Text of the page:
Operating profit at Zaha Hadid Architects doubled last year to £3.2m, accounts just filed at Companies House show.
But the number of staff fell by nearly 50, almost all of them described as “technical staff”. The number of directors remained the same at seven, and administrative staff were largely unaffected.
At the same time annual turnover slid from £57m to £53m, although this is against a backdrop in which turnover in 2018 and 2017 was around £43m.
Although the jump in operating profit, from £1.6m in 2019, was dramatic, profit is still some way off 2018’s level of £4.2m.
The accounts are the first to reveal anything of the impact of the pandemic. Although they are for the year ending April 2020, by then the furlough scheme had been announced and most practices including ZHA had shifted their entire operations to remote working.
The accounts relate to Zaha Hadid Limited – the architecture practice – not its parent holding company. They show that almost half of ZHA’s turnover came from Europe. Revenue from continental Europe doubled to £20m, while the UK was worth less than £1m in 2019/20. Australia saw the biggest growth in value, from £718,000 to £2.7m. Asia dropped from £37m to £25m and the Middle East from £5.3m to £3.9m.
Turnover per technical employee has risen over the last three set of accounts, from £139,000 in 2018 to £153,000 to £164,000 in these accounts.
The seven directors’ remuneration dropped slightly from £2.3m to £2.0m, with the highest-paid director, who is not named, taking home £648,543 – up from £581,677 the year before.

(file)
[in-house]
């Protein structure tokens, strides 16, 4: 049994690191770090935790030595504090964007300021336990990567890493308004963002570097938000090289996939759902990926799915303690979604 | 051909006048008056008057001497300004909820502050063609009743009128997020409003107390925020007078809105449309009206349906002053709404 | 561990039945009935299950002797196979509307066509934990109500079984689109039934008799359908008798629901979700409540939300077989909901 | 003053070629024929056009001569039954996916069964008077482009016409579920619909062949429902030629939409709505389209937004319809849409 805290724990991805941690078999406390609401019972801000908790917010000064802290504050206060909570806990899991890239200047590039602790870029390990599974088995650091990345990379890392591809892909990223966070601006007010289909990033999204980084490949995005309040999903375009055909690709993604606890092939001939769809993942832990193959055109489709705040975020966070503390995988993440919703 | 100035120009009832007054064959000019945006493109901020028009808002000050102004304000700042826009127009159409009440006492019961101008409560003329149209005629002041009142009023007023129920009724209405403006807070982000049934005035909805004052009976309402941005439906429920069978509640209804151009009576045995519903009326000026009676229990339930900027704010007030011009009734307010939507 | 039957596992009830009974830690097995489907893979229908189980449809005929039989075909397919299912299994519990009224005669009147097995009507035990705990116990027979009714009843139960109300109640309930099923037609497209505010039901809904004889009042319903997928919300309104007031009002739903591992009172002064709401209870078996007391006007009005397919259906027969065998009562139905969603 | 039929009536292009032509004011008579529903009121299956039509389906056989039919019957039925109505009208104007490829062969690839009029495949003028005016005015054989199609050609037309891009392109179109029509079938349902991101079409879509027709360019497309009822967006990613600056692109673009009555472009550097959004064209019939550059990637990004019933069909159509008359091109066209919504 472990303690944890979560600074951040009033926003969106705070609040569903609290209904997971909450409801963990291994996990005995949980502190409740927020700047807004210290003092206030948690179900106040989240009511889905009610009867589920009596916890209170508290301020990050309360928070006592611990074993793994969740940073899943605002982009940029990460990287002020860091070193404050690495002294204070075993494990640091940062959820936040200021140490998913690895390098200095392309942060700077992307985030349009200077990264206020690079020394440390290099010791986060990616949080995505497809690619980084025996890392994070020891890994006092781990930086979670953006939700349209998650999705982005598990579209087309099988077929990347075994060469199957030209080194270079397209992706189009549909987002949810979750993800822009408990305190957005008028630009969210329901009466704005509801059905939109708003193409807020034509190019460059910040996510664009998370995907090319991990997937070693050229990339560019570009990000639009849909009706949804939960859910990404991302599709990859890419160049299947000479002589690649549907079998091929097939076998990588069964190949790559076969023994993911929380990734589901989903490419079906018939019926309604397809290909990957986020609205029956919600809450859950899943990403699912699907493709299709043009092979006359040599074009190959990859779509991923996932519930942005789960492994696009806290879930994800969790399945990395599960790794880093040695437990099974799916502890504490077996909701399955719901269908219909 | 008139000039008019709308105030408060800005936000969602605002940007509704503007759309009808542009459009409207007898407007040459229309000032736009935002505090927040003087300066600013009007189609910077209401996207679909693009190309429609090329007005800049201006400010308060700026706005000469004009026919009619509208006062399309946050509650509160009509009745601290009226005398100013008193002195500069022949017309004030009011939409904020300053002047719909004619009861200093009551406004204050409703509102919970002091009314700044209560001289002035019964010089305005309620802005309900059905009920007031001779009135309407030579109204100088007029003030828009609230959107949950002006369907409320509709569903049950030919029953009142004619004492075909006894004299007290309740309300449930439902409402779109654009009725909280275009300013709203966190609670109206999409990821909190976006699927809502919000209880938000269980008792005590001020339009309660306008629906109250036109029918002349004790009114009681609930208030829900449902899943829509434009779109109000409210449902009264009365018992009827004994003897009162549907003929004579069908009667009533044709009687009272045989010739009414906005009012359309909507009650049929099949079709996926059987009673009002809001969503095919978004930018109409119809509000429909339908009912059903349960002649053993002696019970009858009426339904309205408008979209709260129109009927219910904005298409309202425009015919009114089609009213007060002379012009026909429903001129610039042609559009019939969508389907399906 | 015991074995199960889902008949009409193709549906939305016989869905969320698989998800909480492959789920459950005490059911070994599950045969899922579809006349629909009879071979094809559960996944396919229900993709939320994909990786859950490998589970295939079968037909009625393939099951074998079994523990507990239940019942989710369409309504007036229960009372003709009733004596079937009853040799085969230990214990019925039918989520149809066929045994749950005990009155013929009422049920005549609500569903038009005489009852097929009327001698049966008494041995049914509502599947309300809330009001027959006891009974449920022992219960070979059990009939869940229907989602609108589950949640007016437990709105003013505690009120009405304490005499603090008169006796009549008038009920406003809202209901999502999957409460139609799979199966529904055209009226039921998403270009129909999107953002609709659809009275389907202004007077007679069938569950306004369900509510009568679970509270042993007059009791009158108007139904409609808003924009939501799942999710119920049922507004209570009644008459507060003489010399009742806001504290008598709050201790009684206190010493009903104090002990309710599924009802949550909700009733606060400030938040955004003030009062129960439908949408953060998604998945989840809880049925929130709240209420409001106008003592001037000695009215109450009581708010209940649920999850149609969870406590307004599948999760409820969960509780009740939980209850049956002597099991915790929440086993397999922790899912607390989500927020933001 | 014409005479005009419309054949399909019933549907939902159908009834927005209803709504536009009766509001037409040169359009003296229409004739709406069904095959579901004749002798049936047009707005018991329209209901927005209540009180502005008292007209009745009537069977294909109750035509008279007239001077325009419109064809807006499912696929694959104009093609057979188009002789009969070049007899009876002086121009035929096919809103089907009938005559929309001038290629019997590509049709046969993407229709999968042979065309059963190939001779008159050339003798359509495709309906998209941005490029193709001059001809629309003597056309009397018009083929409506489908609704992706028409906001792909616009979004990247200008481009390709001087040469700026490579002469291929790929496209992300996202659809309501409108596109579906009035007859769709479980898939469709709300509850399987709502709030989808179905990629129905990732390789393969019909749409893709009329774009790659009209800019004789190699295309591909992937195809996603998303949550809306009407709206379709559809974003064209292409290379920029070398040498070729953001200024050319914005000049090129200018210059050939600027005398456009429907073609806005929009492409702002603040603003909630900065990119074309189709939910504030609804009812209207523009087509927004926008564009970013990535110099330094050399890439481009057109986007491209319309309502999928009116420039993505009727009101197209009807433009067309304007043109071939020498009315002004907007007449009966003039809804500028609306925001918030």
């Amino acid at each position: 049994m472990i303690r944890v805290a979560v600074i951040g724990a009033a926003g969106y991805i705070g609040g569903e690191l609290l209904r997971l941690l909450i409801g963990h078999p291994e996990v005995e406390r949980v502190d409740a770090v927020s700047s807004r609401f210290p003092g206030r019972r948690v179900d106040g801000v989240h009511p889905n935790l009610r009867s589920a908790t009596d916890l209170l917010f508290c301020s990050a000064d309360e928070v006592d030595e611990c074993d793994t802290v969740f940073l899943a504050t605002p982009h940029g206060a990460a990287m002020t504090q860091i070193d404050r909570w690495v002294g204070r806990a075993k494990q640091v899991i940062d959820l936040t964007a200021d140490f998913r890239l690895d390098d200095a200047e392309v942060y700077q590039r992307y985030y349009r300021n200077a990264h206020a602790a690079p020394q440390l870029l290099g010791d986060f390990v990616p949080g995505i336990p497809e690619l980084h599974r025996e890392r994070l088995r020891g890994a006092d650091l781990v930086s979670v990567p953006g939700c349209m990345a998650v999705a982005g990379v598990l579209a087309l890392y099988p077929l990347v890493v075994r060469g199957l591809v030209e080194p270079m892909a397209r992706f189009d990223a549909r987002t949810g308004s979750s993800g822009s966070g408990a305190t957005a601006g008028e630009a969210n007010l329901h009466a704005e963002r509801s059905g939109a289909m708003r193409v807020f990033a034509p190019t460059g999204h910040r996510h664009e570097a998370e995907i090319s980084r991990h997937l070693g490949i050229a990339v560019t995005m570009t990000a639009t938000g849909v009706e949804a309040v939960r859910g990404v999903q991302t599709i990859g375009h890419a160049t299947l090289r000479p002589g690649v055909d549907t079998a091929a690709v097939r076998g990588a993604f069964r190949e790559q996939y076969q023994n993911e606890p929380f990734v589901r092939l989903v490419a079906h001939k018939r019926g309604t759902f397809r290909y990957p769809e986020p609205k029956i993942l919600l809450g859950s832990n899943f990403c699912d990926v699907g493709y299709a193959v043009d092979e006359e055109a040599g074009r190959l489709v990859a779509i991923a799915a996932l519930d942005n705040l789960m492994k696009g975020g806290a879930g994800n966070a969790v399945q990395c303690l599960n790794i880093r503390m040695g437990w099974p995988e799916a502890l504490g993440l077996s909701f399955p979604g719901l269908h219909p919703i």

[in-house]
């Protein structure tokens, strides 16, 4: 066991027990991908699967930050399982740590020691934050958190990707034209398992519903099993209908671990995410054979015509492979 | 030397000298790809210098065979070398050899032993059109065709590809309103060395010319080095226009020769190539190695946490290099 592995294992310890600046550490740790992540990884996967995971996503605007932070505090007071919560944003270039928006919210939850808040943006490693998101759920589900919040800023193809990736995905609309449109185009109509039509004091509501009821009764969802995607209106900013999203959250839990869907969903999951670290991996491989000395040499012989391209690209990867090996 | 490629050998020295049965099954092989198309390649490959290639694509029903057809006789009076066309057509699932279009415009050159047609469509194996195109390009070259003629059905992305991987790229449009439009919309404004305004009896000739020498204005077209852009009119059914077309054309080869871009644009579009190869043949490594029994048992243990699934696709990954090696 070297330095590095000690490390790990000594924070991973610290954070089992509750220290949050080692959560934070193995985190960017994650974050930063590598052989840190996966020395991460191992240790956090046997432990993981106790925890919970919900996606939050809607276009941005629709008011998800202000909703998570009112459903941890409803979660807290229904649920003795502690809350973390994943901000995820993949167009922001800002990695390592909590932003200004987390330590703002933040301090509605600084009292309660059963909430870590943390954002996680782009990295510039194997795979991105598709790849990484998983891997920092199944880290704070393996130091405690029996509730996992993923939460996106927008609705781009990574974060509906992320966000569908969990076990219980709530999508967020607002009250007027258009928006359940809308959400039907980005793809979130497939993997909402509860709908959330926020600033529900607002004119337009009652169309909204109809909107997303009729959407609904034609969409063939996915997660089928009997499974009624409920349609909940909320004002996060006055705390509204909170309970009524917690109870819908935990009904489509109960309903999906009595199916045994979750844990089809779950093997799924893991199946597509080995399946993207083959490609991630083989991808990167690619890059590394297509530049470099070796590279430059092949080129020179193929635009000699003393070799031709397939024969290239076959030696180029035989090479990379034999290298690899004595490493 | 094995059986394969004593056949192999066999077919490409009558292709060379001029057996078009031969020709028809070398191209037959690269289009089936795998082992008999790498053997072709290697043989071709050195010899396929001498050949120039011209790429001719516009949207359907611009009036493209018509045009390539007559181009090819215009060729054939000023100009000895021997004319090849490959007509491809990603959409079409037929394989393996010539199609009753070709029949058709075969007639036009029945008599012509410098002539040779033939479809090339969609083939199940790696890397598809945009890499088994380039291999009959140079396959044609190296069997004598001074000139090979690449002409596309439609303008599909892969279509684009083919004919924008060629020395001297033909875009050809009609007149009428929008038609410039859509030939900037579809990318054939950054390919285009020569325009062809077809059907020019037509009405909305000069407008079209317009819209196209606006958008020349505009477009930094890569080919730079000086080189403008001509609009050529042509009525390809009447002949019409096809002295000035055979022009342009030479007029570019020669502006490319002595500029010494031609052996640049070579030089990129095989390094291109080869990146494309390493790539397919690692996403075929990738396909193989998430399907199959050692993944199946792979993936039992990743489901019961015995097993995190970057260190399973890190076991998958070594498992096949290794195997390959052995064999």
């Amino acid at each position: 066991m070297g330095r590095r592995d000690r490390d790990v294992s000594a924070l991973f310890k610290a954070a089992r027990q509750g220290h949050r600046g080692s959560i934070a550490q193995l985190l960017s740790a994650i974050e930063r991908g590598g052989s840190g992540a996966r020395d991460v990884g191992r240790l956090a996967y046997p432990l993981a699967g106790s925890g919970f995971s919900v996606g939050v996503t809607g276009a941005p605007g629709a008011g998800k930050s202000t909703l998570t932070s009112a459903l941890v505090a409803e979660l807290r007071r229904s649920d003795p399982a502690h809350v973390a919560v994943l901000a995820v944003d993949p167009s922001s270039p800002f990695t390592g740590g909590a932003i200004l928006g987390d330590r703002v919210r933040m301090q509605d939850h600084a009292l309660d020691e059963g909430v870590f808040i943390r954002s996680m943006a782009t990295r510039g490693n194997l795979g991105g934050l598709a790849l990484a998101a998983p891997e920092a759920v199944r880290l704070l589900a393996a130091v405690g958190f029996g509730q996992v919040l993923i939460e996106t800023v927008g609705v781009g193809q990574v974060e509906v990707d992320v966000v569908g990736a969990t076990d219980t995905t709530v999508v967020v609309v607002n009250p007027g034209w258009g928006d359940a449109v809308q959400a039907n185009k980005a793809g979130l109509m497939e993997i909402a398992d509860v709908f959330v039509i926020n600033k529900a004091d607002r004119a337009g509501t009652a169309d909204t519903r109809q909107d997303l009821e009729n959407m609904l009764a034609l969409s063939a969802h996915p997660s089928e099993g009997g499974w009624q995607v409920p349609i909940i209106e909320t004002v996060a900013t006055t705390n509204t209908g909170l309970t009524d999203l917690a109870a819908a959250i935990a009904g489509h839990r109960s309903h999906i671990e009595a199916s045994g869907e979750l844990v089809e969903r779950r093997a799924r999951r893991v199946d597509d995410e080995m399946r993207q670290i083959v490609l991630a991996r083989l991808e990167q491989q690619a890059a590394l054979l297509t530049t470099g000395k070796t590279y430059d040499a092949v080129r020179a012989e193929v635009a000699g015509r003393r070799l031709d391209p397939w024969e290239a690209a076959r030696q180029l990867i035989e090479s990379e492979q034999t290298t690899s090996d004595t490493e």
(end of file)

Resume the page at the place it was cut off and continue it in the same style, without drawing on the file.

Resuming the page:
The accounts, signed off by practice principal Patrik Schumacher, also showed that Zaha Hadid Architects has to pay a fee of £2.8m to the Zaha Hadid Foundation to use its founder’s name.
A toxic dispute between Schumacher and the other executors of Zaha Hadid’s £70m will – her friend and client Lord Palumbo, her friend the artist Brian Clarke and her niece Rana Hadid – erupted after her death in 2016. The three are also directors of the foundation, which is one of the beneficiaries of her estate.
They alleged he was trying to oust them as executors, while he accused them of muscling their way into control of Zaha Hadid Holdings, the practice’s parent company.
The accounts state: “The company has taken advantage of exemption, under the terms of Financial Reporting Standard 102… not to disclose related party transactions with wholly owned subsidiaries within the group.”
They go on to say that ZHL paid zero direct costs to companies under common control by Hadid’s estate, in contrast with a payment of just over £1m the previous year.
But under the heading “exceptional items” the accounts revealed a payment of £509,492 was made for “non-project legal and consulting fees – exceptional and non-recurring”. The previous year the figure was £2.2m.